The fragmentation also makes changes to a family’s circumstances a particularly difficult challenge. Available services, eligibility, and funding and delivery of services differ across states, and even across counties; families who move often find themselves starting over to set up services, or they may have to travel long distances to access appropriate ones. Moreover, a family’s needs will change over time. “As the child grows and changes, the systems change. So the families are often caught by surprise,” says Duenas.

Such “siloing” doesn’t just occur between services; it can also characterize the relationship between providers and family caregivers. The point of entry into the world of special needs for many families is the health care system, which is often ill equipped to help families navigate the maze of services. And the training and time demands of many providers can sometimes blind them to the realities that face families as they try to care for their children on a daily basis.

Jennifer Cooper, whose 17-year-old son, Eli, has Down syndrome, recalls struggling with physicians’ recommendations early on. Like many people with his condition, Eli has gastroesophageal reflux and, as a toddler, suffered from bouts of pneumonia caused by microaspiration – breathing in small amounts of swallowed and regurgitated material. When Eli was discharged from the hospital, the Coopers were advised not to give him thin fluids. “But nobody tells you how to make that happen,” says Cooper. “They just said, ‘Go get some Thick-It [a food and beverage thickener]; insurance might cover it, they might not. You can see a nutritionist if you want.’ You’re on your own.”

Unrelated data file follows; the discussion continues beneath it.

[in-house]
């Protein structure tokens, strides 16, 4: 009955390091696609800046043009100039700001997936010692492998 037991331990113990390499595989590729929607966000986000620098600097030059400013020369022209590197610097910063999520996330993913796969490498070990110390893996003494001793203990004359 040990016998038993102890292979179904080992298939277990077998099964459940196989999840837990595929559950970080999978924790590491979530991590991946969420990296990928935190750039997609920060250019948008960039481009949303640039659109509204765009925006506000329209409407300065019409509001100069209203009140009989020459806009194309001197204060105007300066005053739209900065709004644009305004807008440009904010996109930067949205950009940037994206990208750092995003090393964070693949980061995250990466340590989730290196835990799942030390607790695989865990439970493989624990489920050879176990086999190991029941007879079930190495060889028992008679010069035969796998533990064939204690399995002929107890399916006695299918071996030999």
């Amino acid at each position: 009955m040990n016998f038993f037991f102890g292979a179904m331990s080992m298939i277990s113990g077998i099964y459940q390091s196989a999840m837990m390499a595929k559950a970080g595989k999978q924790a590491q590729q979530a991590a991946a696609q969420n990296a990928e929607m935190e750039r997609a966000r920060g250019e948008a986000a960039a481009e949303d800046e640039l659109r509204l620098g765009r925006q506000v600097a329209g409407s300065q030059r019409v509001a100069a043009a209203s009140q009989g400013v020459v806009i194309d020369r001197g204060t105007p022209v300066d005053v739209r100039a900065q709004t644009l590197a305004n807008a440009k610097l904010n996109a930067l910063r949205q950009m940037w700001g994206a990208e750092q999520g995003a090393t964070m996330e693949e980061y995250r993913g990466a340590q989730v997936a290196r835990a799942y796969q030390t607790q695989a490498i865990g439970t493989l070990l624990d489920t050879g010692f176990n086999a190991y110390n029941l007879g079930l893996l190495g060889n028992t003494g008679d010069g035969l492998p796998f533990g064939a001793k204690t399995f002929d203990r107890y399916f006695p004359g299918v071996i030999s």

Oscar Hill (left) with his parents, Paul and Mary, and siblings, Abe and Ruby The doctors’ advice proved very difficult to follow. Because his throat was often irritated, Eli craved water, which he couldn’t have, and Cooper felt as if she were torturing her son. “He would crawl up to the dishwasher and lick it. During the rainy season, I couldn’t let him out of his stroller because he’d try to lick the puddles.” Cooper often feels as if she isn’t being heard by the medical professionals. “There aren’t a lot of questions being asked before they make recommendations,” she says. “Eli’s oral motor muscles are weak and uncoordinated. Doctors have recommended chewing on things like beef jerky and taffy. They don’t understand that Eli has intense food aversions and sensitivities – he literally only eats 14 items. Those suggestions would not only fail, but would just further frustrate us.”